‘Oh yes: but that is universal, spiritual love; not earthly love — a narrow passion for an individual.’

‘How do we know that they do not learn to love all by first loving one?’

‘Oh, the angelic life is single!’

‘Who told you so, Miss Lavington?’

She quoted the stock text, of course:—’“In heaven they neither marry nor are given in marriage, but are as the angels.”’

‘“As the tree falls, so it lies.” And God forbid that those who have been true lovers on earth should contract new marriages in the next world. Love is eternal. Death may part lovers, but not love. And how do we know that these angels, as they call them, if they be really persons, may not be united in pairs by some marriage bond, infinitely more perfect than any we can dream of on earth?’

‘That is a very wild view, Mr. Smith, and not sanctioned by the Church,’ said Argemone, severely. (Curious and significant it is, how severe ladies are apt to be whenever they talk of the Church.)

‘In plain historic fact, the early fathers and the middle-age monks did not sanction it: and are not they the very last persons to whom one would go to be taught about marriage? Strange! that people should take their notions of love from the very men who prided themselves on being bound, by their own vows, to know nothing about it!’

‘They were very holy men.’

‘But still men, as I take it. And do you not see that Love is, like all spiritual things, only to be understood by experience — by loving?’

‘But is love spiritual?’

‘Pardon me, but what a question for one who believes that “God is love!”’

‘But the divines tell us that the love of human beings is earthly.’

‘How did they know? They had never tried. Oh, Miss Lavington! cannot you see that in those barbarous and profligate ages of the later empire, it was impossible for men to discern the spiritual beauty of marriage, degraded as it had been by heathen brutality? Do you not see that there must have been a continual tendency in the minds of a celibate clergy to look with contempt, almost with spite, on pleasures which were forbidden to them?’

Another pause.

‘It must be very delicious,’ said Argemone, thoughtfully, ‘for any one who believes it, to think that marriage can last through eternity. But, then, what becomes of entire love to God? How can we part our hearts between him and his creatures?’

‘It is a sin, then, to love your sister? or your friend? What a low, material view of love, to fancy that you can cut it up into so many pieces, like a cake, and give to one person one tit-bit, and another to another, as the Popish books would have you believe! Love is like flame — light as many fresh flames at it as you will, it grows, instead of diminishing, by the dispersion.’

‘It is a beautiful imagination.’

‘But, oh, how miserable and tantalising a thought, Miss Lavington, to those who know that a priceless spirit is near them, which might be one with theirs through all eternity, like twin stars in one common atmosphere, for ever giving and receiving wisdom and might, beauty and bliss, and yet are barred from their bliss by some invisible adamantine wall, against which they must beat themselves to death, like butterflies against the window-pane, gazing, and longing, and unable to guess why they are forbidden to enjoy!’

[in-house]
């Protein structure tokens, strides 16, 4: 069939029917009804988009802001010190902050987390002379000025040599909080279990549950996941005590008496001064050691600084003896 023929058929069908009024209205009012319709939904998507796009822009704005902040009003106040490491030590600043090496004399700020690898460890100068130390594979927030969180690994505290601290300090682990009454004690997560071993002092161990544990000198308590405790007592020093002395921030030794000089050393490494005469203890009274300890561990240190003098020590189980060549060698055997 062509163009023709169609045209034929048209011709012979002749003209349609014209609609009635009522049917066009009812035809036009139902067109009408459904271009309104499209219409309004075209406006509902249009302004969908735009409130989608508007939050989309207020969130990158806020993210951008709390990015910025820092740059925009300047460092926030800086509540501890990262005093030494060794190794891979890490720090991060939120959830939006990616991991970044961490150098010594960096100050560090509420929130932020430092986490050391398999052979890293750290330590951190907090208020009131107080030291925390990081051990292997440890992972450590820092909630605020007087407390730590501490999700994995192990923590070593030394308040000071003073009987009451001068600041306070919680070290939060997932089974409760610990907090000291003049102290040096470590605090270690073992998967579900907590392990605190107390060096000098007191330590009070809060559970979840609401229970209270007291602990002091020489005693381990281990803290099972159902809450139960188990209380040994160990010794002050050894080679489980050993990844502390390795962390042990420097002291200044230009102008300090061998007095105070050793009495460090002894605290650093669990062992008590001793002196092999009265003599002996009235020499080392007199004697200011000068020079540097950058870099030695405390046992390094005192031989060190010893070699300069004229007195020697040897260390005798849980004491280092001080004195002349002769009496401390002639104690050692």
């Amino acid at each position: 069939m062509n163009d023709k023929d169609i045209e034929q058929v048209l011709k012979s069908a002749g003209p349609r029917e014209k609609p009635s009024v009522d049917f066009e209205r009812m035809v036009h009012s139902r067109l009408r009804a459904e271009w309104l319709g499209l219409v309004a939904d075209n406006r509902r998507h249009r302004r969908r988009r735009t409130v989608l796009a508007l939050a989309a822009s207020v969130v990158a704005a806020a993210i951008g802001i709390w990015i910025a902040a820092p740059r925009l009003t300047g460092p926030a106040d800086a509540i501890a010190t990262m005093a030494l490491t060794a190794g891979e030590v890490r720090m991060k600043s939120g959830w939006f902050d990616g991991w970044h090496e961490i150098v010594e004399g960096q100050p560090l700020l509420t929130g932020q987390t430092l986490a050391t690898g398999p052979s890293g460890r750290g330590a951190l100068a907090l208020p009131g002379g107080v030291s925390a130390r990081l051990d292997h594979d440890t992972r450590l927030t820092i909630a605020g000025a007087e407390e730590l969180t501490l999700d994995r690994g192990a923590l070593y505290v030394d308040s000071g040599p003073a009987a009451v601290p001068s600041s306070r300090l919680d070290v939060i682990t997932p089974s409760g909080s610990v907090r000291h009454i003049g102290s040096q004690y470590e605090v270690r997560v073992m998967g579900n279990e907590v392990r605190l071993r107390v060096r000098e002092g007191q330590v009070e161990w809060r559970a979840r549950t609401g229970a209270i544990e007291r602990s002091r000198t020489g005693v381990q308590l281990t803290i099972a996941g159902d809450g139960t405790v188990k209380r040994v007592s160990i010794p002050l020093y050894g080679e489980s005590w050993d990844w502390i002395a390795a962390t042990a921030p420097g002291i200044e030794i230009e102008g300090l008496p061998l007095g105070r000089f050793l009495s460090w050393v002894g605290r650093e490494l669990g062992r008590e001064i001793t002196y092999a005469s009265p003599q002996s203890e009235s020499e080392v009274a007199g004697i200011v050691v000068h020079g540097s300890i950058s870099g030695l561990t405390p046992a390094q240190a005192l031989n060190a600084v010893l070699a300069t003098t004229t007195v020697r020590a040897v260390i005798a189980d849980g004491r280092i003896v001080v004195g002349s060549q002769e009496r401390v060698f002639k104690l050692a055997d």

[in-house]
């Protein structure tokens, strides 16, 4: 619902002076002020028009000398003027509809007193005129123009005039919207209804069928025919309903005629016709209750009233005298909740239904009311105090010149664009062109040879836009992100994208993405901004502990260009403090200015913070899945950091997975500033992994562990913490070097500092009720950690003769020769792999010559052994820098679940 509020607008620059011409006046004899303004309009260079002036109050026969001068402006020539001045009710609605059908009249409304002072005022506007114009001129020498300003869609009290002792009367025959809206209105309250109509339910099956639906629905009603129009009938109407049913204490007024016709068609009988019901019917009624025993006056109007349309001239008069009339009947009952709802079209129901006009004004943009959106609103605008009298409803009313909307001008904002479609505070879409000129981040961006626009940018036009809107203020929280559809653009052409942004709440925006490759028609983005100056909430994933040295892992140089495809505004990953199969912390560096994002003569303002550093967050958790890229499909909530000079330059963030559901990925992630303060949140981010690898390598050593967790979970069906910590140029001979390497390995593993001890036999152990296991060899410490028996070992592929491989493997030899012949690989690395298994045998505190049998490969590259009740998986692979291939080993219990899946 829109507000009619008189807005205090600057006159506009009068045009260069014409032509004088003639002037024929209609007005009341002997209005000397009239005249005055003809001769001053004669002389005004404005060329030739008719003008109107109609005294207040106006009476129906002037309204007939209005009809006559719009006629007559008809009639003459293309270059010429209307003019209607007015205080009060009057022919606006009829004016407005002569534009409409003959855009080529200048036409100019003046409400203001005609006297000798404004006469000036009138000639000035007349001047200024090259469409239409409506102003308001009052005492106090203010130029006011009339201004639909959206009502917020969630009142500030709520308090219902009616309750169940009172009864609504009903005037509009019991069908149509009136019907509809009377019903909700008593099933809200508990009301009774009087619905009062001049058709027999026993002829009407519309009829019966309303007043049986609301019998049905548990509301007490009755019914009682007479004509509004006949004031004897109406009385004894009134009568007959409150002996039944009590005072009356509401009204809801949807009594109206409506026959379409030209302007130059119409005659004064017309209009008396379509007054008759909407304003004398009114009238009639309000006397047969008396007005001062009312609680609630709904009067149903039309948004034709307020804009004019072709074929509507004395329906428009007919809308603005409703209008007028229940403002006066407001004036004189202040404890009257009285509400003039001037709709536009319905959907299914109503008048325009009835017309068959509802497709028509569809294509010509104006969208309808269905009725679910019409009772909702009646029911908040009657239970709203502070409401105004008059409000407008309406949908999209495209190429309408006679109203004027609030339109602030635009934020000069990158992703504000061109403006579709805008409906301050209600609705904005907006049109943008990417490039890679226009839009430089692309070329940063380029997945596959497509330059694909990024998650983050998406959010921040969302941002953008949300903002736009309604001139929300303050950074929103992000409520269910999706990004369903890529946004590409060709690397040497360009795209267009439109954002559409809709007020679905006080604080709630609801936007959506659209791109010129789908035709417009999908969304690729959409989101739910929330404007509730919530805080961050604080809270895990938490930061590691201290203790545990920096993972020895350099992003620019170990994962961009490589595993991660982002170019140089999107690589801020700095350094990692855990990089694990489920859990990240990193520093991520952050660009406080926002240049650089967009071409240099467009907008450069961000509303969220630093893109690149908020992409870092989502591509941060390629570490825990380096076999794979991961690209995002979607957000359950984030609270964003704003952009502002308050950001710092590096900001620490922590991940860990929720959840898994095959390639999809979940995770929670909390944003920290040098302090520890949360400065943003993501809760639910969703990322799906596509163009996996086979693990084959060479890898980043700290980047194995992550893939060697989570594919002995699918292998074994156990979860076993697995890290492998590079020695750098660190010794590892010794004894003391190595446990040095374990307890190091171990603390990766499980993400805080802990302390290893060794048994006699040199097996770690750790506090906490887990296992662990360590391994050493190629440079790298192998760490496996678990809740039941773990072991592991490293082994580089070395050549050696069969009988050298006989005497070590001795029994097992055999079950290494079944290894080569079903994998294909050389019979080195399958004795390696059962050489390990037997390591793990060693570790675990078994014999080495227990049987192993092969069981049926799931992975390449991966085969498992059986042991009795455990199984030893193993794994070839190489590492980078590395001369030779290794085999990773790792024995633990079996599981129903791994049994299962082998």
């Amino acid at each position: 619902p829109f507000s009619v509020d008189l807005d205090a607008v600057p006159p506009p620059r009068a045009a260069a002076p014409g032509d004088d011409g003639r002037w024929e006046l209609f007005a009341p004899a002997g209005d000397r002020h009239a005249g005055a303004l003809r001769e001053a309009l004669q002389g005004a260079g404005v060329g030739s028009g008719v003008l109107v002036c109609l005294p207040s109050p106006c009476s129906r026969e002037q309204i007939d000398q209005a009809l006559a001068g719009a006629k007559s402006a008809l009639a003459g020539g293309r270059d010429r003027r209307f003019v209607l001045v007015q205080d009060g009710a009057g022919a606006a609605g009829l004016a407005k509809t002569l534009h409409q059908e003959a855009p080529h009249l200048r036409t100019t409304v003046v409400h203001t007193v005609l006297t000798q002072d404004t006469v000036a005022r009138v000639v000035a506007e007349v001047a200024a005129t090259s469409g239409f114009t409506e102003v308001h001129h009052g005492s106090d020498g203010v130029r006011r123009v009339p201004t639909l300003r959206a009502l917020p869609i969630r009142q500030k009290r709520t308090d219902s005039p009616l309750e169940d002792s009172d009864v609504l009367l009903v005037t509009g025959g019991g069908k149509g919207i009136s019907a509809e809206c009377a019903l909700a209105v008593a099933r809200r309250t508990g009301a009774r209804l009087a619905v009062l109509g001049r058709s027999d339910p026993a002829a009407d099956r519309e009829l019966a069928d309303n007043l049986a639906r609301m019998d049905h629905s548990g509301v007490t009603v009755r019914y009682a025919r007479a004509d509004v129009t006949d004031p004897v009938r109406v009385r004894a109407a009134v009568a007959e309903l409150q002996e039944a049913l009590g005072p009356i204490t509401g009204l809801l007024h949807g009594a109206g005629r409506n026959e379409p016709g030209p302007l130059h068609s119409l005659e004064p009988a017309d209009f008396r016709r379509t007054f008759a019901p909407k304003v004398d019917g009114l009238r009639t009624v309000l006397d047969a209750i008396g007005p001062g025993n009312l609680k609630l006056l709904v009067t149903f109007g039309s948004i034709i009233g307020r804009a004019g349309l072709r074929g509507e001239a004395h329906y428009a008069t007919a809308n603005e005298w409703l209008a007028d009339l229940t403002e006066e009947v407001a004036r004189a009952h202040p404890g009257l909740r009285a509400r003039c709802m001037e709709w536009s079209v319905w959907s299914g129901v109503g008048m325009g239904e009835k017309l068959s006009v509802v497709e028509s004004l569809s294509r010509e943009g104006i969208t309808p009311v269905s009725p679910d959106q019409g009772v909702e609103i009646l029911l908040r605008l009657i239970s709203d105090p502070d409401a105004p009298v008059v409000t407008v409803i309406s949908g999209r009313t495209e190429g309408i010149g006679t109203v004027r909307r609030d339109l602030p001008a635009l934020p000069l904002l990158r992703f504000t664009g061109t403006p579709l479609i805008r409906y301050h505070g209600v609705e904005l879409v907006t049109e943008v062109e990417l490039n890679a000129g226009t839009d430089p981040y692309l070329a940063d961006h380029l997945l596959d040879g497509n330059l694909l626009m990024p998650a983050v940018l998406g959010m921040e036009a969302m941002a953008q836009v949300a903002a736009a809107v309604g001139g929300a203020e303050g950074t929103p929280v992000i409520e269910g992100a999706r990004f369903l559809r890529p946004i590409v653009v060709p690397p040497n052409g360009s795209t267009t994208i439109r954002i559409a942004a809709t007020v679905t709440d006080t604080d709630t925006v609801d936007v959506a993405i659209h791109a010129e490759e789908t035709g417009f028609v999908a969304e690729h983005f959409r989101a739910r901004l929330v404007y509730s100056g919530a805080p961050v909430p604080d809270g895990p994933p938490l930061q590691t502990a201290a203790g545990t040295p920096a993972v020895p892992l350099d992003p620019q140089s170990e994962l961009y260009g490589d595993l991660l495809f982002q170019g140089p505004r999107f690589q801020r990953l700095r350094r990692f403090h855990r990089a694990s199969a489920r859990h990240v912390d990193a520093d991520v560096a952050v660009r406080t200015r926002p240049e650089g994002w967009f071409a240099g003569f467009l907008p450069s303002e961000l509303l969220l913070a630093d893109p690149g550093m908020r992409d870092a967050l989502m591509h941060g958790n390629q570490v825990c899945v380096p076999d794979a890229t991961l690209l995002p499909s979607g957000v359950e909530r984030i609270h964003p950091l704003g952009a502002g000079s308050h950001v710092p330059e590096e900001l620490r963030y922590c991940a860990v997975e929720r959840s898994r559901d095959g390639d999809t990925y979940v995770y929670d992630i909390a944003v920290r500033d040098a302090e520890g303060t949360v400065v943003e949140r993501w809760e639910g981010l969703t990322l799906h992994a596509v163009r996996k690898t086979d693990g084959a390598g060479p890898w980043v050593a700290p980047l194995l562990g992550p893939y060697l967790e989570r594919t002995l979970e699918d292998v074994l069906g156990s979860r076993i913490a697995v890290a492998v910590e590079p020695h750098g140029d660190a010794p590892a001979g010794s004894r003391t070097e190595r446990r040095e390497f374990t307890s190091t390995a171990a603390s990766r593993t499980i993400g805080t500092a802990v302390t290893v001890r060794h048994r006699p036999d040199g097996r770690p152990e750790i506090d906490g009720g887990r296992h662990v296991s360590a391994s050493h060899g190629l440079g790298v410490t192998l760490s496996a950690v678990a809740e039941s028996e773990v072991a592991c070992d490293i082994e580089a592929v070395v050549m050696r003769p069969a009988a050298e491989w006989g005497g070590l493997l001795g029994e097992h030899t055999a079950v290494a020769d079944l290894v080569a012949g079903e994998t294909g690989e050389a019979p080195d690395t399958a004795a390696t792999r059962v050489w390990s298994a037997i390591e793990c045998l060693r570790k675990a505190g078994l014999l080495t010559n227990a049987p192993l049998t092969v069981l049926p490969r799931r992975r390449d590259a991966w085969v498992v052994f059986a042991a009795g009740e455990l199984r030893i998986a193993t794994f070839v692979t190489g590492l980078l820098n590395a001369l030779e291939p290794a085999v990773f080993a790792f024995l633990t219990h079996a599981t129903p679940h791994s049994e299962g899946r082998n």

Why did Argemone withdraw her arm from his? He knew, and he felt that she was entrusted to him. He turned away from the subject.

‘I wonder whether they are safe home by this time?’

‘I hope my father will not catch cold. How sad, Mr. Smith, that he will swear so. I do not like to say it; and yet you must have heard him too often yourself.’

‘It is hardly a sin with him now, I think. He has become so habituated to it, that he attaches no meaning or notion whatsoever to his own oaths. I have heard him do it with a smiling face to the very beggar to whom he was giving half-a-crown. We must not judge a man of his school by the standard of our own day.’

‘Let us hope so,’ said Argemone, sadly.

There was another pause. At a turn of the hill road the black masses of beech-wood opened, and showed the Priory lights twinkling right below. Strange that Argemone felt sorry to find herself so near home.

‘We shall go to town next week,’ said she; “and then — You are going to Norway this summer, are you not?’

‘No. I have learnt that my duty lies nearer home.’

‘What are you going to do?’

‘I wish this summer, for the first time in my life, to try and do some good — to examine a little into the real condition of English working men.’

‘I am afraid, Mr. Smith, that I did not teach you that duty.’

‘Oh, you have taught me priceless things! You have taught me beauty is the sacrament of heaven, and love its gate; that that which is the most luscious is also the most pure.’

‘But I never spoke a word to you on such subjects.’

‘There are those, Miss Lavington, to whom a human face can speak truths too deep for books.’

Argemone was silent; but she understood him. Why did she not withdraw her arm a second time?

In a moment more the colonel hailed them from the dog-cart and behind him came the britschka with a relay of servants.

They parted with a long, lingering pressure of the hand, which haunted her young palm all night in dreams. Argemone got into the carriage, Lancelot jumped into the dog-cart, took the reins, and relieved his heart by galloping Sandy up the hill, and frightening the returning coachman down one bank and his led horses up the other.

‘Vogue la Galere, Lancelot? I hope you have made good use of your time?’

But Lancelot spoke no word all the way home, and wandered till dawn in the woods around his cottage, kissing the hand which Argemone’s palm had pressed.

Last updated Sunday, March 27, 2016 at 11:56